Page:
Well, that was quick. Four days ago we mentioned that the British electronics retail chain Maplin was being offered for sale, and today it has been announced that no buyer has been found and the company is going into administration.
We dealt with all the nostalgia for what was roughly a British equivalent to Radio Shack in our previous post. Perhaps now it’s time to look beyond the jumpers-for-goalposts reminiscences about spaceships on the catalogues for a moment, and consider what this means for us in 2018.
It’s fairly obvious that a retail model for selling either electronic tat or components is no longer viable in an age of online ordering and availability of almost anything at knock-down prices for anyone prepared to wait for a packet from China. This applies on both sides of the Atlantic, but for British retailers, the killer combination of very high rents and local business taxes makes it particularly difficult. Maplin were extremely convenient when you needed a part immediately, but the universal reaction from Hackaday readers was that they were overpriced. It’s the same story that has cleared away numerous chains in other sectors, and the toxic view that retail property is still the goldmine it might have been in decades past is largely responsible.
Despite all that, there must still be some demand for electronic components at a retail level even if the economics no longer support a showroom model. Perhaps a trade counter operation might have better luck, it will be interesting to see whether suppliers such as RS Components or CPC expand their networks to try to capture that business. Whatever happens, we’ll keep you posted.
If you are an American Electronics Enthusiast of a Certain Age, you will have misty-eyed reminiscences of the days when every shopping mall had a Radio Shack store. If you are a Brit, the name that will bring similar reminiscences to those Radio Shack ones from your American friends is Maplin. They may be less important to our community than they once would have been so this is a story from the financial pages; it has been announced that the Maplin chain is for sale.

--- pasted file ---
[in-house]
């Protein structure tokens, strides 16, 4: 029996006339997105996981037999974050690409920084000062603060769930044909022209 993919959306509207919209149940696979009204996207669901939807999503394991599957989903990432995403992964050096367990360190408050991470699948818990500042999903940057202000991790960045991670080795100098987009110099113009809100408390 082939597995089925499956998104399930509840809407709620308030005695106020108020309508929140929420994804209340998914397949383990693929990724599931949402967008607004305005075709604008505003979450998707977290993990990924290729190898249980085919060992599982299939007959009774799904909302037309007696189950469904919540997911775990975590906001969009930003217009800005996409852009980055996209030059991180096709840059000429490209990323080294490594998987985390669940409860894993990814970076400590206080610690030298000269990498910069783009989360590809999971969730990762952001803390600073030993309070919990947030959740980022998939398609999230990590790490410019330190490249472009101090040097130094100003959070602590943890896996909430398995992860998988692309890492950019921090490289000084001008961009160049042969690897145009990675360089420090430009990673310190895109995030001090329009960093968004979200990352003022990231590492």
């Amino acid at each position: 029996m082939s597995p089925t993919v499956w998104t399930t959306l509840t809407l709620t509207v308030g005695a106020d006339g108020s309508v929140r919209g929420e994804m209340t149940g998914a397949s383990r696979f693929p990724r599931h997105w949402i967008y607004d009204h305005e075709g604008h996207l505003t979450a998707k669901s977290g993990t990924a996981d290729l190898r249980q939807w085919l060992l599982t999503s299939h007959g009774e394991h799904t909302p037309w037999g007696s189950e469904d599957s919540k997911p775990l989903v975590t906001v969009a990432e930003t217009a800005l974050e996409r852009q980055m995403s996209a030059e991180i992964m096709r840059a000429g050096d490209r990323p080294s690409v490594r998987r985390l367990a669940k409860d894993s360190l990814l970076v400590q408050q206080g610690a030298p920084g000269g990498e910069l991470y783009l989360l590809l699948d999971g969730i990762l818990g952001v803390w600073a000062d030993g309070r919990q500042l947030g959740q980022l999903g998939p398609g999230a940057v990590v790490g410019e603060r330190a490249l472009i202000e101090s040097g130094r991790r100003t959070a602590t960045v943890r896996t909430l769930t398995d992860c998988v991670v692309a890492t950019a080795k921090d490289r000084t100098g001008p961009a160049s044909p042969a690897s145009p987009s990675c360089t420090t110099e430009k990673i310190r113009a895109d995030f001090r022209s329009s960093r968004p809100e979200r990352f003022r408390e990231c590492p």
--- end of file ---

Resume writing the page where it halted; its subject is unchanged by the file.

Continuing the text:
Maplin started life as a small mail-order company supplying electronic parts, grew to become a large mail order company selling electronic parts, and them proceeded to a nationwide chain of stores occupying a similar niche to the one Radio Shack fitted into prior to their demise. They still sell electronic components, multimeters, and tools, but the bulk of their floor space is devoted to the more techy and hobbyist end of mass-market consumer electronics. As the competition from online retailers has intensified it is reported that the sale may be an attempt to avoid the company going into administration.
It’s fair to say that in our community they have something of a reputation of late for being not the cheapest source of parts, somewhere you go because you need something in a hurry rather than for a bargain. A friend of Hackaday remarked flippantly that the asking price for the company would be eleventy zillion pounds, which may provide some clues as to why custom hasn’t been so brisk. But for a period in the late 1970s through to the 1980s they were the only place for many of us to find parts, and their iconic catalogues with spaceships on their covers could be bought from the nationwide WH Smith newsagent chain alongside home computers such as the ZX Spectrum. It’s sad to say this, but if they did find themselves on the rocks we’d be sorry to see the name disappear, but we probably wouldn’t miss them in 2018.
One of the things Maplin were known for back in the day were their range of kits. We’ve shown you at least one in the past, this I/O port for a Sinclair ZX81.
Footnote: Does anyone still have any of the early Maplin catalogues with the spaceships on the cover? Ours perished decades ago, but we’d love to borrow one for a Retrotechtacular piece.
Maplin store images: Betty Longbottom [CC BY-SA 2.0], and Futurilla [CC BY-SA 2.0].